The first step in securing and sealing the manhole cover is to lower the cover by turning handcranks 33 and 3 (shown in FIG. 2) in a counterclockwise direction (from a perspective looking down upon the assembly). As the manhole cover is initially lowered the locking means and follower means are lowered also, since they are supported by secondary lock means 63. As the cover continues to lower, there comes a point where the follower and lock means cease to move further downward. This is because bolts 45 and 45' have "bottomed out" in bores 46 and 46' and therefore limit the travel of the follower. The point at which travel stops may be adjusted by tightening or loosening bolts 45 and 45' accordingly. The bolts should be adjusted such that travel stops when lock means 49 is aligned with groove 62 of clamp ring 25. It should be noted, however, that even if perfect alignment is not achieved by adjustment of bolts 45 and 45', that lock means 49 can be aligned with groove 62 merely by rotation of handcranks 33 and 34.

FIG. 5 illustrates the manhole cover in a lowered position with the lock means aligned with the groove. It should be noted that, at this point, the cover has been lowered to the point where locking means 63 no longer supports locking member 49. Moreover, locking member 49 and follower 44 have stopped moving downward because bolts 45 and 45' have bottomed out in bores 46 and 46'. Thus it is seen that the lock means is only initially supported by the manhole cover as the cover is lowered.

Adverting now to FIG. 6, the assembly is shown with locking member 49 locked into groove 62. As described earlier, this is accomplished by rotating handle 61 in a clockwise direction (see FIGS. 1 and 3). It is important to note in FIG. 6 that, although the sliding lock means is engaged, the manhole cover is still in the "down" position and the assembly is in an "unsealed" posture.

Referring now to FIG. 7, once lock 49 is engaged, the cover may be moved upwardly by turning handcranks 33 and 34 (FIG. 2) in a clockwise direction. The cover is moved upwardly until seal 42 comes into sealing engagement with surface 18 of protection ring 15, surface 44' of follower 44 (surfaces 18 and 48 are shown in FIG. 6) and the upwardly contoured surface of cover 36. It is important to note that, as cover 36 is raised, secondary locking means 63 also raises to a position just adjacent to sliding member 49. Thus it is seen in FIG. 7 that, when the assembly is sealed (and the vessel is presumably under pressure) sliding lock member 49 is prevented from moving into an unlocked position by secondary locking means 63. As the sliding lock member moves to the right it comes into contact with locking means 63. This prevents an inadvertent and dangerous opening of the manhole cover when the vessel is under pressure.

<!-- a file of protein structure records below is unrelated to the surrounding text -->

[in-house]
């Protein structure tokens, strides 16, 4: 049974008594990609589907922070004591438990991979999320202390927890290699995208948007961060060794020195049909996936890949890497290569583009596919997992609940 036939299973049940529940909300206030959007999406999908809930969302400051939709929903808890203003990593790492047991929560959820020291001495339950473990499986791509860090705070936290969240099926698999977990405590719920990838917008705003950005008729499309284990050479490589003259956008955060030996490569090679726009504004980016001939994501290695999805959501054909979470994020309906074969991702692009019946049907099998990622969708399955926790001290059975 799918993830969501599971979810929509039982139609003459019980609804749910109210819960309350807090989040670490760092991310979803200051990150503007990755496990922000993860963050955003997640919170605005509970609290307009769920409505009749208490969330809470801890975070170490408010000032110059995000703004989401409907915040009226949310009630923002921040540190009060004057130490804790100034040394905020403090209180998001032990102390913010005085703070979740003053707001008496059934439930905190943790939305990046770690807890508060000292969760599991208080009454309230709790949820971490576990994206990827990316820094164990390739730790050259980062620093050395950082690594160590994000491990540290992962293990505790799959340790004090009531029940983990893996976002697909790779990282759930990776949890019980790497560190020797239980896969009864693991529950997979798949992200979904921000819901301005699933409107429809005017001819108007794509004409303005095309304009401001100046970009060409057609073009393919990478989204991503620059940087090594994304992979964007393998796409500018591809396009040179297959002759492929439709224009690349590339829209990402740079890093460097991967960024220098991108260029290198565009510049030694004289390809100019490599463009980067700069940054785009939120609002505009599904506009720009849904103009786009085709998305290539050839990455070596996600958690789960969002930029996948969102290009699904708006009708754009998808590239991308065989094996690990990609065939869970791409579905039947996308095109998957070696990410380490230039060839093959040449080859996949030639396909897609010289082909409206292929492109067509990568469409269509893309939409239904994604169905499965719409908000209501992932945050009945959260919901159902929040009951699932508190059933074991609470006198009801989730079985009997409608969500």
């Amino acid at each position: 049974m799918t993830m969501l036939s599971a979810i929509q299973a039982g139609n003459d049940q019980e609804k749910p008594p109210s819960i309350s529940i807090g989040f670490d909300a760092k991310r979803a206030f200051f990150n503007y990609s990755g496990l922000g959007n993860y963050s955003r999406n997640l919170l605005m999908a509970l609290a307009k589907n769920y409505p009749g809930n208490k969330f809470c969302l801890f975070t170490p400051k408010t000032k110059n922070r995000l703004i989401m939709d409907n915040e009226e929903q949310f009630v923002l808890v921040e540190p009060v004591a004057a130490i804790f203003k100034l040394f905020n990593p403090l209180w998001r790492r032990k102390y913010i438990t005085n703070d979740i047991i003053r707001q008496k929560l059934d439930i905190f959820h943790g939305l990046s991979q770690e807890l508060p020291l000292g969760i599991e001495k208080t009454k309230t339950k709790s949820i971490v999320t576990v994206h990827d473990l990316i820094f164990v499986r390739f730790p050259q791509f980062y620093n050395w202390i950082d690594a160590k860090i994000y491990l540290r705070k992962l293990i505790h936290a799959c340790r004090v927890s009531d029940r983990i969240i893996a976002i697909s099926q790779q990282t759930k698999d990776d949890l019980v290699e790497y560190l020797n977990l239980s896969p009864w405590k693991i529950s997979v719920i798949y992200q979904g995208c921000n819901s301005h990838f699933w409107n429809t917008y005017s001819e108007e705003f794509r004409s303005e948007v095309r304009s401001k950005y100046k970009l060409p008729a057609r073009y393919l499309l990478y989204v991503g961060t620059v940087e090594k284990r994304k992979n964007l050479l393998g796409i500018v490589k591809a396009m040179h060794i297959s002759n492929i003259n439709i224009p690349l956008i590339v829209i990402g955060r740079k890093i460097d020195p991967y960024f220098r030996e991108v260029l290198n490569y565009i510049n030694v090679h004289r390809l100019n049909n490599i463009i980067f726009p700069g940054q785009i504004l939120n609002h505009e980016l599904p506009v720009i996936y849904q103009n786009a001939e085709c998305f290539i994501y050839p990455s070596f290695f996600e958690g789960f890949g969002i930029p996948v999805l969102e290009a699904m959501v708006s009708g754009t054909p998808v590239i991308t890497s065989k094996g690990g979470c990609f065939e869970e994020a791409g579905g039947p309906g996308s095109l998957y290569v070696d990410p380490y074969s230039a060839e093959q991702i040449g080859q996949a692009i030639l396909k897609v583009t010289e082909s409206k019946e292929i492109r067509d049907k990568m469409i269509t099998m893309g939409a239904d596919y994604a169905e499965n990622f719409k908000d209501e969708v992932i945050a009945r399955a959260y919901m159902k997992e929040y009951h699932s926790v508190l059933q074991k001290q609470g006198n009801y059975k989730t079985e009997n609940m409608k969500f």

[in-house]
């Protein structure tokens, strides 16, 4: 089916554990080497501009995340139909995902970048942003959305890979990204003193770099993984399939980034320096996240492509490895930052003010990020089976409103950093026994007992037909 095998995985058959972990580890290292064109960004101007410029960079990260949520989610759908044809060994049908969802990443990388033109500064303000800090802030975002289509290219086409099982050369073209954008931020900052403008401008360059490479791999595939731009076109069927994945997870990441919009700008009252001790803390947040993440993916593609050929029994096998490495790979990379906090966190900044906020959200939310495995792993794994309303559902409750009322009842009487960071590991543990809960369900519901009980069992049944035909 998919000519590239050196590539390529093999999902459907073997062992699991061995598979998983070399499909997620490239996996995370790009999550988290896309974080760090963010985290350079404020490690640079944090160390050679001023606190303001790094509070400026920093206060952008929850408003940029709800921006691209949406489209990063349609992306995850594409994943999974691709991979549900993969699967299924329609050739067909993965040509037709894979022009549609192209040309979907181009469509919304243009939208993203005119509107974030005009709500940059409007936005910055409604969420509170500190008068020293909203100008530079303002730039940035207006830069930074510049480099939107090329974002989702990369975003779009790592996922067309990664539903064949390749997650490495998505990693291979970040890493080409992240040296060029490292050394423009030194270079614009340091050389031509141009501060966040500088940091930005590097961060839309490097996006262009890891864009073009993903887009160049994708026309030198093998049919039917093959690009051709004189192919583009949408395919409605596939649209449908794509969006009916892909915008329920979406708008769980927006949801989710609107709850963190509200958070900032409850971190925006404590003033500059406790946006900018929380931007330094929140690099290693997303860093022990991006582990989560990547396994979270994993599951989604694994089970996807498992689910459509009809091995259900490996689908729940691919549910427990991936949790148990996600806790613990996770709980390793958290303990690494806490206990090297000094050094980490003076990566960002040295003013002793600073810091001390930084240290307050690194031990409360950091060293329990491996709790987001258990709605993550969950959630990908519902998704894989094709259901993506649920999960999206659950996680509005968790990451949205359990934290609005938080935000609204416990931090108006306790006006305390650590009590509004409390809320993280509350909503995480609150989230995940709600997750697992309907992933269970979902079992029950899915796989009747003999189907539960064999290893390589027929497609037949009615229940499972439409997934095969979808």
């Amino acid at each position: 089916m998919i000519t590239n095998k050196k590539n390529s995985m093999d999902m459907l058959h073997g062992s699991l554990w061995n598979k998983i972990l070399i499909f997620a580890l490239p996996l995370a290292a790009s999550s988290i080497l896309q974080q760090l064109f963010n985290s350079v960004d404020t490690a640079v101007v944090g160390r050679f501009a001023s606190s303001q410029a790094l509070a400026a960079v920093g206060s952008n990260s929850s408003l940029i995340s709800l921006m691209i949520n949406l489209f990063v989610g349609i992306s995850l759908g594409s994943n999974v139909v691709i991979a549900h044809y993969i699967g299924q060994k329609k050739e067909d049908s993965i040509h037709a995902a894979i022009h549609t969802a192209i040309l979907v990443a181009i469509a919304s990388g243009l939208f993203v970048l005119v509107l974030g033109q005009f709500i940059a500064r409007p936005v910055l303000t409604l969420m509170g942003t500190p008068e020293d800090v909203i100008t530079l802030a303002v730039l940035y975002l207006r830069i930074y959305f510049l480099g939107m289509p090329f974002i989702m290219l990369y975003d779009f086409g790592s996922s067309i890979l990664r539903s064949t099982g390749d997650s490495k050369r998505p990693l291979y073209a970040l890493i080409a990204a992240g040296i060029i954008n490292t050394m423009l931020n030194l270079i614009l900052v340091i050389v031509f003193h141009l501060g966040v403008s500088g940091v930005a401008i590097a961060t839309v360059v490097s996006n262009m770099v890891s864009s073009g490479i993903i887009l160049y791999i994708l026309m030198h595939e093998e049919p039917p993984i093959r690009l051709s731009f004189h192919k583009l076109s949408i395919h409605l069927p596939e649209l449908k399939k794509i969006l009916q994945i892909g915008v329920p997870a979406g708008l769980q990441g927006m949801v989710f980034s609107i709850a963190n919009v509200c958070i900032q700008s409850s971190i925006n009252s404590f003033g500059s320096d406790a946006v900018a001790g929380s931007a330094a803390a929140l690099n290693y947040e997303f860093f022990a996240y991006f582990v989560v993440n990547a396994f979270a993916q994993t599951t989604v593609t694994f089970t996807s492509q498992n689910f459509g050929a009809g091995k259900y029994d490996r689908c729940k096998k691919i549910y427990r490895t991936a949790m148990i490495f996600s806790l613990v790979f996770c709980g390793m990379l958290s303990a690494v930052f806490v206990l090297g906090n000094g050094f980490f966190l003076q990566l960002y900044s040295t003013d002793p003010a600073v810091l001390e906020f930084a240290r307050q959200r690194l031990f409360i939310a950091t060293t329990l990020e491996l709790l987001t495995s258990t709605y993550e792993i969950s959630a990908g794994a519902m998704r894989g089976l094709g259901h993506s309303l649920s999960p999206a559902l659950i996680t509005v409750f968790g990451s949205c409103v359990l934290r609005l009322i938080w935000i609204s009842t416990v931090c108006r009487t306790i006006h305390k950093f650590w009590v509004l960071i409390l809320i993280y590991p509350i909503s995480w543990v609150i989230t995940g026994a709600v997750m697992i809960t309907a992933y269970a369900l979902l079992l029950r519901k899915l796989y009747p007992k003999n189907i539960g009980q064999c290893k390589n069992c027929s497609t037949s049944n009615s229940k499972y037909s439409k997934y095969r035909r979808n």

Once the cover is in the sealed position, the vessel may be pressurized. As stated earlier, the cover is free to move axially upward and, under pressure, does so which results in even a tighter seal.

To ensure proper seating of the seal, a tertiary locking means 70 is provided, as shown in FIG. 2. In the preferred embodiment shown, this tertiary locking means comprises threaded rods 71 and 72 which are secured to cover 36 and extend upwardly through bores in the bridge. Rods 71 and 72 are connected to handwheels 73 and 74, respectively, which may be rotated to draw the cover into still tighter sealing engagement toward the housing. It is important to note that these handwheels may be operated individually. For example, uneven pressures within the vessel may necessitate tightening of only one side of the cover.

To open the cover, the procedure illustrated in the various drawing figures is essentially reversed. The vessel must first be vented or depressurized in the normal manner, since the present invention does not permit opening of the vessel when it is under pressure. Once depressurized, the tertiary locking means are loosened to allow the cover to move. Next the cover is lowered as shown in FIG. 6, which results in the secondary locking means also being lowered, which in turn allows the sliding lock members to be disengaged. Next, the sliding lock members are disengaged as shown in FIG. 5. Finally, the cover is raised and, eventually, the secondary lock means comes into contact with the sliding lock members as shown in FIG. 4, and proceeds to support and lift the sliding lock member--follower combination. Thus it is seen that the sliding lock member and follower are only supported during initial lowering of the cover and final raising of the cover. Once the cover has been fully raised, the entire assembly may be pivoted to provide access to the manhole.